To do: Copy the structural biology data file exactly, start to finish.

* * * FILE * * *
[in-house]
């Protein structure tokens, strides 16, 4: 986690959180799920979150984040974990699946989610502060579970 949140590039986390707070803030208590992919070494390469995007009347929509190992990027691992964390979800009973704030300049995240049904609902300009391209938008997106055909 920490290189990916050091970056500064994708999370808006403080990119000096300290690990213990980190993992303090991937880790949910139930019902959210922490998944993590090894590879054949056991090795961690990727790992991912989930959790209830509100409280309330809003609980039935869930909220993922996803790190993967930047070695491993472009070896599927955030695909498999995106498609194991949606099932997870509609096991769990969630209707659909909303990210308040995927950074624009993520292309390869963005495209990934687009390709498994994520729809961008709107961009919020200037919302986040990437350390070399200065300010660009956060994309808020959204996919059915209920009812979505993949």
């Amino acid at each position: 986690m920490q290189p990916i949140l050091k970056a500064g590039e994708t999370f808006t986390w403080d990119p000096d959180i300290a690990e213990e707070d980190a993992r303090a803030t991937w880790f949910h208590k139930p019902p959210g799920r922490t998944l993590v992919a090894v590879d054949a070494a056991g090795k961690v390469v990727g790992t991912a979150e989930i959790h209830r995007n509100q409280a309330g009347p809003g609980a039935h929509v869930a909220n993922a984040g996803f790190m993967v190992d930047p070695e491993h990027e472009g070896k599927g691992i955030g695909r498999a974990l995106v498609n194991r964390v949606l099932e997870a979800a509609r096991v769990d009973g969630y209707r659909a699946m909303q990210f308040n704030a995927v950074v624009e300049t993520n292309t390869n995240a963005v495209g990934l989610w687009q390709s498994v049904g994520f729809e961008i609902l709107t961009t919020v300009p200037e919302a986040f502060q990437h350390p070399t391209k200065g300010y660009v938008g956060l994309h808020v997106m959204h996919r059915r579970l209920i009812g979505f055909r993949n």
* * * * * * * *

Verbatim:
[in-house]
């Protein structure tokens, strides 16, 4: 986690959180799920979150984040974990699946989610502060579970 949140590039986390707070803030208590992919070494390469995007009347929509190992990027691992964390979800009973704030300049995240049904609902300009391209938008997106055909 920490290189990916050091970056500064994708999370808006403080990119000096300290690990213990980190993992303090991937880790949910139930019902959210922490998944993590090894590879054949056991090795961690990727790992991912989930959790209830509100409280309330809003609980039935869930909220993922996803790190993967930047070695491993472009070896599927955030695909498999995106498609194991949606099932997870509609096991769990969630209707659909909303990210308040995927950074624009993520292309390869963005495209990934687009390709498994994520729809961008709107961009919020200037919302986040990437350390070399200065300010660009956060994309808020959204996919059915209920009812979505993949």
């Amino acid at each position: 986690m920490q290189p990916i949140l050091k970056a500064g590039e994708t999370f808006t986390w403080d990119p000096d959180i300290a690990e213990e707070d980190a993992r303090a803030t991937w880790f949910h208590k139930p019902p959210g799920r922490t998944l993590v992919a090894v590879d054949a070494a056991g090795k961690v390469v990727g790992t991912a979150e989930i959790h209830r995007n509100q409280a309330g009347p809003g609980a039935h929509v869930a909220n993922a984040g996803f790190m993967v190992d930047p070695e491993h990027e472009g070896k599927g691992i955030g695909r498999a974990l995106v498609n194991r964390v949606l099932e997870a979800a509609r096991v769990d009973g969630y209707r659909a699946m909303q990210f308040n704030a995927v950074v624009e300049t993520n292309t390869n995240a963005v495209g990934l989610w687009q390709s498994v049904g994520f729809e961008i609902l709107t961009t919020v300009p200037e919302a986040f502060q990437h350390p070399t391209k200065g300010y660009v938008g956060l994309h808020v997106m959204h996919r059915r579970l209920i009812g979505f055909r993949n």